Diagram [#] Centralization is almost never wrong.} ({In comparison} 30. gxf5
Nxf5 31. Nf1 h6 {followed by Rc8-c7-f7 looks awkward for White.}) 30... h6 31.
Qd2 Rcd8 32. Qd3 ({Also good is} 32. cxd4 cxd4 33. Qd3 f4 34. Nf1) 32... f4 33.
Nf1 Qc6 34. cxd4 cxd4 {White repelled the aggressive black pieces and now
looks better. However, time-trouble comes to haunt Georg Meier again.} ({The
flashy} 34... Rxd4 {is refuted by the non-less flashy} 35. Rxc5 $1) 35. R1e4 {
Instead White could have gained the advantage with} (35. R5e4 $1 {Diagram [#]
with the point that} fxg3 $6 {can be answered} 36. Ne5 $1 Qb6 37. Nxg3 {with
clear edge for White thanks to the weak black king and pawn on d4.}) 35... fxg3
36. Nxg3 Nf6 37. Rxd4 Ne6 {A risky decision.} ({Instead, Kramnik could continue
} 37... Rxd4 38. Qxd4 Ne6 39. Qe3 Nd5 {with full compensation for a pawn. Say}
40. Qe4 Ndf4+ 41. Kh2 Qc1 {when sooner or later of of the sides will deliver
perpetual check.}) 38. Rxe6 {Meier misses golden chance. In the line} (38. Rxd8
$1 Nf4+ (38... Rxd8 $2 39. Rxe6 $1 {loses at once.}) 39. Kh2 Nxd3 40. Rxf8+ Kg7
{One can easily stop his calculation as both rooks are hanging (especially
with seconds on his clock). However here White had the nice move} 41. Nd4 $1 {
Diagram [#] That cements everything. After} Qa6 (41... Qd7 42. Ne6+) 42. Ne6+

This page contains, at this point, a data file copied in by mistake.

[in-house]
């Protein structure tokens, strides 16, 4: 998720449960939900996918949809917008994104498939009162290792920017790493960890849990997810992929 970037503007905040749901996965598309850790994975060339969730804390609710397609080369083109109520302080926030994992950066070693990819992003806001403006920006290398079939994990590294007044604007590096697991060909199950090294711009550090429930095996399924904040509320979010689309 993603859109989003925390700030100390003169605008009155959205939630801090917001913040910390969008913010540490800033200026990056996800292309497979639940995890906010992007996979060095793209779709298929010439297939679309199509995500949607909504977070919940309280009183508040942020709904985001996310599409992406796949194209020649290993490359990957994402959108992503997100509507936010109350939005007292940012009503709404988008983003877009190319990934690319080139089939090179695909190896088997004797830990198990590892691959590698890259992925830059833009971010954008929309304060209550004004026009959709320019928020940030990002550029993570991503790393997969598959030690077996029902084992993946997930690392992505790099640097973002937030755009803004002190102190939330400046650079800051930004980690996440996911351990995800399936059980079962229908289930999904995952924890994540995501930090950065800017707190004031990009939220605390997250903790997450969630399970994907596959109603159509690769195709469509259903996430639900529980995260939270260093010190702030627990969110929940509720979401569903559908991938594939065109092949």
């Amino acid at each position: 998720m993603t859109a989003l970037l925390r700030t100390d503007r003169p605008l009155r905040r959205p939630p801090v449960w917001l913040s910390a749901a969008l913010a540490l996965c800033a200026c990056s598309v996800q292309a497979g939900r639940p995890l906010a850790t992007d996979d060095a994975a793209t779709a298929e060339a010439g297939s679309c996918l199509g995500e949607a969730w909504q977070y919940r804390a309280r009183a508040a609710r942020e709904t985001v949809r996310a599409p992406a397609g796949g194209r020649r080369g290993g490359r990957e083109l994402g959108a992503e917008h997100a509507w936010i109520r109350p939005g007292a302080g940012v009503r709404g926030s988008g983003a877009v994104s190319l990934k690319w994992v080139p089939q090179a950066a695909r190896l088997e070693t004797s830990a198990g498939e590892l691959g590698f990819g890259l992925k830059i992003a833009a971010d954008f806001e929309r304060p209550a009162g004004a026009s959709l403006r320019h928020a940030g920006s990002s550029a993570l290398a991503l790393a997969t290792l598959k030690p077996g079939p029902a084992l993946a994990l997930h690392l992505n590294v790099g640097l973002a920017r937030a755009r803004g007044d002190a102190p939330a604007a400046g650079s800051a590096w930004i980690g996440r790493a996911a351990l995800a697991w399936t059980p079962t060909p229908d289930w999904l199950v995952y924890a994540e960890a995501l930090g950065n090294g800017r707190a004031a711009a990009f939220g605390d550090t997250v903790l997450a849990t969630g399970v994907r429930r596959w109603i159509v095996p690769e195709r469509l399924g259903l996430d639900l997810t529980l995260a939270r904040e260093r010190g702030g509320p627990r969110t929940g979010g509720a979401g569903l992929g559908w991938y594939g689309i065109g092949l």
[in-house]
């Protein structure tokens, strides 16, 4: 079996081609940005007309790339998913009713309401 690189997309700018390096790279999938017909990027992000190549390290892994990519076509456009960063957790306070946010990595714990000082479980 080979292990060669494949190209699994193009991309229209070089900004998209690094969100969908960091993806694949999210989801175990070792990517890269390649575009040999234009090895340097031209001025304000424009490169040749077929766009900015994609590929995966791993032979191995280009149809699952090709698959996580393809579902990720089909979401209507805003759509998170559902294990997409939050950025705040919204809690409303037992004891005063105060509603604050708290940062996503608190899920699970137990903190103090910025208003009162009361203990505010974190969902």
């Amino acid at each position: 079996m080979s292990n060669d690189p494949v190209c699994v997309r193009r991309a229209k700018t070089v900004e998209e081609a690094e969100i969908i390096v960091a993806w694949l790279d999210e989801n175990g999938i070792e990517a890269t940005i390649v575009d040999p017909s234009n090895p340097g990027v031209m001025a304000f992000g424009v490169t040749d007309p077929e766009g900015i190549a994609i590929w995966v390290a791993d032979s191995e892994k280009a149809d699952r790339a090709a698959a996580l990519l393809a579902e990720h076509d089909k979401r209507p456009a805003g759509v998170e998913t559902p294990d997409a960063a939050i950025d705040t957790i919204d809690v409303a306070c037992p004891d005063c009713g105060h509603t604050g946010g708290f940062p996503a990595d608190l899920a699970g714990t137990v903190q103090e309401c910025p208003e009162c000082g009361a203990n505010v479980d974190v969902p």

Kg6 43. Re2 {Black has to prove equality.} ({Or} 43. Rf5)) 38... Rxd4 39. Qxd4
{An endgame would be easier} (39. Rxc6 Rxd3 40. Nf5 $11 {as} Kh7 {to defend
the pawn fails to} 41. Ne5 $1 Rd2+ 42. Kf3 {with the nasty threat Rc6-c7+!})
39... Qxe6 40. Qxa7 Rc8 {The time scramble is over and Black had won the
exchange. Still, it seems as White is very, very solid.} 41. Nf5 Qe2+ 42. Qf2
Qd3 $1 {[%csl Gc8,Gd3,Yg2] Diagram [#] Deep understanding of the position.
White's main problem is the king's safety. If the queens disappear, like the
computer suggests} (42... Qxf2+ 43. Kxf2 Rc2+ 44. Ke1 {Better than} (44. Ke3 $6
Kh7 45. a4 Rc3+) 44... Kh7 45. a4 Ne4 46. N5d4 {White's defensive task will
become easier. All he needs to do is to swap his 4 pawns for the remaining two
black ones.}) 43. Qd4 $1 {White insists.} Rc2+ 44. Kg1 Rc1+ {Of course not} (
44... Qxd4+ $6 45. N3xd4 Rxa2 46. Nxh6 Kh7 47. Nhf5 {with h3-h4 coming soon
and a draw.}) 45. Kg2 Qc2+ 46. Kg3 ({Not} 46. Qf2 $2 Ne4 $1) ({Maybe} 46. Nd2 {
is playable for a computer but you would hardly see a human being self-pinning.
}) 46... Qc7+ 47. Kg2 Rc2+ 48. Kg1 Rc6 {Diagram [#] The position that Kramnik
was heading to. Next he wants to move away the king from the pin and look for
a good moment to attack with everything that he has. White's position is more
than unpleasant and it is extremely funny to me to see the computer evaluation
0.00. To find a clear-cut draw is impossible. White does not have active
moves and is not sure where to hide king. On the top of that a second time
trouble started.} 49. Kf2 $6 {A step in the wrong direction.} ({The computer
suggests instead} 49. a4 Kh7 50. Kf1 {with the idea to meet} Rc1+ {with} 51.
Ke2 Qc2+ 52. Nd2 {Naturally, Black has other ways to play for the win.}) 49...
Kh7 50. Ke2 $2 {[%csl Re2] Diagram [#] And this is a serious mistake. The king
is not safe here!} Rc2+ 51. Ke3 {A desperate move.} ({Since} 51. Nd2 Qh2+ 52.
Kd1 Rxa2 {covers all the checks.}) 51... Rxa2 52. Qc4 Qb7 $1 53. Qe6 {The last
mistake, although I suspect that Black's position should be won anyway.} Nd5+
54. Kd4 Qb4+ {And since White loses the queen, he resigned.} (54... Qb4+ 55.
Kxd5 Qxb3+ 56. Ke5 (56. Kd6 Ra6+) 56... Re2+ {Diagram [#]}) 0-1